Spurs 115, Clippers 90: I love watching the Clippers play but I’ve said this from the start about them as a power in the West — I need to see them play good consistent defense before I totally buy in. The Spurs shot 56.3 percent on the night and were 10-of-19 from three as a team. It was vintage Manu Ginobili as he sliced and diced the Clippers for 24 points. DeJuan Blair had 20 points and dominated the heralded Clipper front line.

Sixers 103, Suns 83: There is something very wrong with the Suns offense — Steve Nash finished with four points, one assist and six turnovers in just 17 minutes. Yikes. Philly looked good again with a balanced attack — Jrue Holiday, Andre Iguodala and Thaddeus Young all had 15 points. Holiday left at the end after banging his knee but said post game it was not serious, he could have returned if he were needed.

Nuggets 117, Jazz 100: Two games, two impressive wins for the Nuggets. Nene had 25 points, seven rebounds, three steals and two blocks to lead the way. Two games, two ugly losses for the Jazz. In both cases, we may be seeing a trend here.

Report: NBA opened investigation into free agency tampering

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Summer in the NBA is always the most interesting time in the league. Free agency lets us see where players have not only decided to land, but which have schemed together in order to play with each other.

The term “preagency” has been coined to mark the period in which teams and players work out deals before free agency officially opens, and well before the moratorium ends.

It’s been thought that these rules have been circumvented as part of a gentlemen’s agreement between all teams with equal ability to navigate around the written rules. But according to a new report, several team owners are upset about the way things are going in the player empowerment era.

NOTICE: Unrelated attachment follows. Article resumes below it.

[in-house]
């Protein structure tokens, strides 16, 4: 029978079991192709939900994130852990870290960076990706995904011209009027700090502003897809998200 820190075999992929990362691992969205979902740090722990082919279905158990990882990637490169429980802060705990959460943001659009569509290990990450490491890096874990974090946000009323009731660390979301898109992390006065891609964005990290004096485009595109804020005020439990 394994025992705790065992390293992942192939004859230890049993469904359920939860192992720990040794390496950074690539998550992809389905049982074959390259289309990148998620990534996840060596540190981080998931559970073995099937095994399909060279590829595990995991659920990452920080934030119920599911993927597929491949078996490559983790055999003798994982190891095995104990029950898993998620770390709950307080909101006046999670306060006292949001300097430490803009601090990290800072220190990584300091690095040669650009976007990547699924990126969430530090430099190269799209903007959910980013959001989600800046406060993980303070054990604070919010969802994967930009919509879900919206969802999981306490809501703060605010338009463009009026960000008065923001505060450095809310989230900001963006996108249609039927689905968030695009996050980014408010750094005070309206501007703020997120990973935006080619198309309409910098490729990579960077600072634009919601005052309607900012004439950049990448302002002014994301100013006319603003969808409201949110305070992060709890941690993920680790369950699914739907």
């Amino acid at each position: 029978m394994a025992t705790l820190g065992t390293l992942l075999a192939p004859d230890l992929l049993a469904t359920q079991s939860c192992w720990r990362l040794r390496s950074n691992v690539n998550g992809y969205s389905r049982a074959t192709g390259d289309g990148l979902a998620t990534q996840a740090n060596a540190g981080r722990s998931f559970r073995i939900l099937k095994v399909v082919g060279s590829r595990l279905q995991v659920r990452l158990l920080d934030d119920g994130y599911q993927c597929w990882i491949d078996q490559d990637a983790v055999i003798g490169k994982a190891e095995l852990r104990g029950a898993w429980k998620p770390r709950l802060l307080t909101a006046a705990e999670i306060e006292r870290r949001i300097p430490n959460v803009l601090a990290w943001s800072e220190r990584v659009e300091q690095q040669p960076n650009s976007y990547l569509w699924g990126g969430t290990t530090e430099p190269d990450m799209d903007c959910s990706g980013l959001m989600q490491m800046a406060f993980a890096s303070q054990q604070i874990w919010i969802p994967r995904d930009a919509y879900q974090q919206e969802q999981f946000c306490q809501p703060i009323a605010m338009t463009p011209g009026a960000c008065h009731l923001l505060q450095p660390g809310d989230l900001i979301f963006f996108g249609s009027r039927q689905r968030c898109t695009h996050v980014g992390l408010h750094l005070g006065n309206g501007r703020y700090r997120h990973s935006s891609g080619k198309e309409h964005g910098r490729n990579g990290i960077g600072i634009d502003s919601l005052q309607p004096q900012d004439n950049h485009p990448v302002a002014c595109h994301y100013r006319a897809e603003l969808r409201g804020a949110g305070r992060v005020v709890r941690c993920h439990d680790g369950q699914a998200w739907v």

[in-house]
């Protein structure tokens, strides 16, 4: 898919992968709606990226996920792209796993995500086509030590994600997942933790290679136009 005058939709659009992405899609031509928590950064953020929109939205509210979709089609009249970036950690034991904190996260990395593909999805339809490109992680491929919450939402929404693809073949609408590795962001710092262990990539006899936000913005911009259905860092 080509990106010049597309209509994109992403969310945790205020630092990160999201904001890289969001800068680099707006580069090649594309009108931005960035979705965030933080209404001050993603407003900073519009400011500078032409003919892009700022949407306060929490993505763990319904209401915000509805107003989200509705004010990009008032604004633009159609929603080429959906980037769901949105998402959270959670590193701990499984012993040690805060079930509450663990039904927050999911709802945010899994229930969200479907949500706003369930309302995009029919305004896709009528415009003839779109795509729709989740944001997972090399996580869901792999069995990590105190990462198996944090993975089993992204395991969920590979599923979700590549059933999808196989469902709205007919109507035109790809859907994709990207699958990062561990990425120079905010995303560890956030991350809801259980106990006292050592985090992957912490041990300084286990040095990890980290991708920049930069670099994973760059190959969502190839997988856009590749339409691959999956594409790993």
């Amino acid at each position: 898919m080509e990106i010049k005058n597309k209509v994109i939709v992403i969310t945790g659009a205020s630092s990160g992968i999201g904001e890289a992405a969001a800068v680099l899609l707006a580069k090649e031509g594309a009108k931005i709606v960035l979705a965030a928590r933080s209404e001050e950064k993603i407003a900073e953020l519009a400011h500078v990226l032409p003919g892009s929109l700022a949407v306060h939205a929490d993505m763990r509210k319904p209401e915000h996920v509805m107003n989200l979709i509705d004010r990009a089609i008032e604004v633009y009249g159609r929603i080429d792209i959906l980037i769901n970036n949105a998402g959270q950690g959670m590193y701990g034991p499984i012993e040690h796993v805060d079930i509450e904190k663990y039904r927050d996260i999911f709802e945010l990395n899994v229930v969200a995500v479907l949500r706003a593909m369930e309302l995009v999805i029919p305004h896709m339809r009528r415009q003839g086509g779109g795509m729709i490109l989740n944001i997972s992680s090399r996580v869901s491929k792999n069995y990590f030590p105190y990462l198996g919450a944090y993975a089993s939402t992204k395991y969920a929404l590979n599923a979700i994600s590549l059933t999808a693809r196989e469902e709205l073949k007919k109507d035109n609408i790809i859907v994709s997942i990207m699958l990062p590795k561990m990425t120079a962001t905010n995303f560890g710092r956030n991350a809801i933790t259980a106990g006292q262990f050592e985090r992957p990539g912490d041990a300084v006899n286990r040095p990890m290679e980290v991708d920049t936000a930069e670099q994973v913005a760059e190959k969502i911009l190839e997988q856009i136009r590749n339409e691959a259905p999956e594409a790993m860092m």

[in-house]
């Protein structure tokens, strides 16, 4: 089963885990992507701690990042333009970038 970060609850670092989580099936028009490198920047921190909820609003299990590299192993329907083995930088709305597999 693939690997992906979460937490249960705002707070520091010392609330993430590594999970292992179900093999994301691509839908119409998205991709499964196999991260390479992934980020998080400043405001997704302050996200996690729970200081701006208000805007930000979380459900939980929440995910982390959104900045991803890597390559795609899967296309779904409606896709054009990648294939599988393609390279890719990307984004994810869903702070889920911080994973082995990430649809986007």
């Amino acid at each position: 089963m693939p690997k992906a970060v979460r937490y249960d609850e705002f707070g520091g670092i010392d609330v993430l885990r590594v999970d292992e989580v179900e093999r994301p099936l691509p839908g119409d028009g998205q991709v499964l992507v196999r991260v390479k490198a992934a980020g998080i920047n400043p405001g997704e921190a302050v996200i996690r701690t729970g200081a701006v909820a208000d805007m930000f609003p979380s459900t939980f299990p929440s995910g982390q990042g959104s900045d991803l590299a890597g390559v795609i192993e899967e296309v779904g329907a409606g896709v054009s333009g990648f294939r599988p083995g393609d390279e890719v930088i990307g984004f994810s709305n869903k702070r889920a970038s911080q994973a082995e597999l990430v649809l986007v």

ESPN’s Zach Lowe and Brian Windhorst reported on the NBA’s Board of Governor’s meeting this week, saying that the league has even opened an investigation into what went on this summer in terms of potential tampering.

Via ESPN:

Within days, the league opened an investigation centered on the timing of some of the earliest reported free-agency deals on June 30, sources familiar with the matter told ESPN.com. The scope of that investigation is developing. It is expected to include interviews with players and possibly agents and team employees, sources say.

The league has the power to punish teams it finds to be guilty of tampering ahead of June 30 at 6 p.m. Eastern Time — the first minute that teams are allowed to speak with representatives of free agents. It also might seek information on the timing of negotiations so that any revised free-agency calendar might better align with what is actually happening.

The investigation followed a tense owners meeting, which multiple sources described to ESPN. Charlotte Hornets owner Michael Jordan, speaking as the head of the labor committee, discussed the possible need to revisit free-agency rules in the next collective bargaining agreement, sources said.

I have two thoughts about this.

First, even if something does come of this, the fine has to be puny. Adam Silver has not strayed on the disciplinarian side the way David Stern did — much to his credit — and any reprimand is unlikely to satisfy upset parties.

Second, there will definitely be sweeping changes in the next CBA. So much has changed since the last lockout, and the money has gotten so big it’s inevitable that people want to make things better for their side. The players got themselves in a hole since 2011. They mishandled the cap jump in 2016, and the max contract rules didn’t create a rising tide that floated all boats. Star players benefited, but low-level guys are even more disproportionately compensated.

This stuff seems like the most boring part of the league, but in reality it’s what makes everything tick.

I won’t be surprised if the NBA levies tampering charges against one or even several teams. I’d be surprised if the league did much about it, though.

Wizards owner says John Wall ‘probably won’t play’ in 2019-20